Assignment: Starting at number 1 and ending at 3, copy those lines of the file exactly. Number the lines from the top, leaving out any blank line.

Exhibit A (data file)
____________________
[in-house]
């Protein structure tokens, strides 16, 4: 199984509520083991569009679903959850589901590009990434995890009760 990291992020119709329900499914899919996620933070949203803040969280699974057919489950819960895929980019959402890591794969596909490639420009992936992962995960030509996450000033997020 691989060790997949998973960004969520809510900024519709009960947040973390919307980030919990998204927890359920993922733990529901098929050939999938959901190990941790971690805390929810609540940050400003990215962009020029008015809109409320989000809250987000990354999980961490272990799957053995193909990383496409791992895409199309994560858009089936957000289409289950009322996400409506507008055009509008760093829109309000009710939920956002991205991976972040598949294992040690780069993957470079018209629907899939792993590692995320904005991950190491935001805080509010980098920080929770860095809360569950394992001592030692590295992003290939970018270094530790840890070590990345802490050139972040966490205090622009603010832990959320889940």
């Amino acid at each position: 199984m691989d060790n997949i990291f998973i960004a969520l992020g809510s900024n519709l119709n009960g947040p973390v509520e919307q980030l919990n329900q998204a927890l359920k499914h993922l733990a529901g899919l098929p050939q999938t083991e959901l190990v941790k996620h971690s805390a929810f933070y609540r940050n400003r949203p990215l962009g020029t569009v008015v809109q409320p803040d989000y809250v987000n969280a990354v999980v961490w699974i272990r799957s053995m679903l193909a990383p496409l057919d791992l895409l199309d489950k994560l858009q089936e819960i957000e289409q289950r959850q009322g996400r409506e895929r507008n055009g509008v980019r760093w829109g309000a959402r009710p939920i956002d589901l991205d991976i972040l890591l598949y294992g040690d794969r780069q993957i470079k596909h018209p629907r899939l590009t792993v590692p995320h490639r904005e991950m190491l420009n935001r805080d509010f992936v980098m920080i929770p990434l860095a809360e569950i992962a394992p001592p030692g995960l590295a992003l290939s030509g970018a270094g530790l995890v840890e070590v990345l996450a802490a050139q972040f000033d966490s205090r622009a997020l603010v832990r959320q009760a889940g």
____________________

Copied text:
[in-house]
């Protein structure tokens, strides 16, 4: 199984509520083991569009679903959850589901590009990434995890009760 990291992020119709329900499914899919996620933070949203803040969280699974057919489950819960895929980019959402890591794969596909490639420009992936992962995960030509996450000033997020 691989060790997949998973960004969520809510900024519709009960947040973390919307980030919990998204927890359920993922733990529901098929050939999938959901190990941790971690805390929810609540940050400003990215962009020029008015809109409320989000809250987000990354999980961490272990799957053995193909990383496409791992895409199309994560858009089936957000289409289950009322996400409506507008055009509008760093829109309000009710939920956002991205991976972040598949294992040690780069993957470079018209629907899939792993590692995320904005991950190491935001805080509010980098920080929770860095809360569950394992001592030692590295992003290939970018270094530790840890070590990345802490050139972040966490205090622009603010832990959320889940």
């Amino acid at each position: 199984m691989d060790n997949i990291f998973i960004a969520l992020g809510s900024n519709l119709n009960g947040p973390v509520e919307q980030l919990n329900q998204a927890l359920k499914h993922l733990a529901g899919l098929p050939q999938t083991e959901l190990v941790k996620h971690s805390a929810f933070y609540r940050n400003r949203p990215l962009g020029t569009v008015v809109q409320p803040d989000y809250v987000n969280a990354v999980v961490w699974i272990r799957s053995m679903l193909a990383p496409l057919d791992l895409l199309d489950k994560l858009q089936e819960i957000e289409q289950r959850q009322g996400r409506e895929r507008n055009g509008v980019r760093w829109g309000a959402r009710p939920i956002d589901l991205d991976i972040l890591l598949y294992g040690d794969r780069q993957i470079k596909h018209p629907r899939l590009t792993v590692p995320h490639r904005e991950m190491l420009n935001r805080d509010f992936v980098m920080i929770p990434l860095a809360e569950i992962a394992p001592p030692g995960l590295a992003l290939s030509g970018a270094g530790l995890v840890e070590v990345l996450a802490a050139q972040f000033d966490s205090r622009a997020l603010v832990r959320q009760a889940g």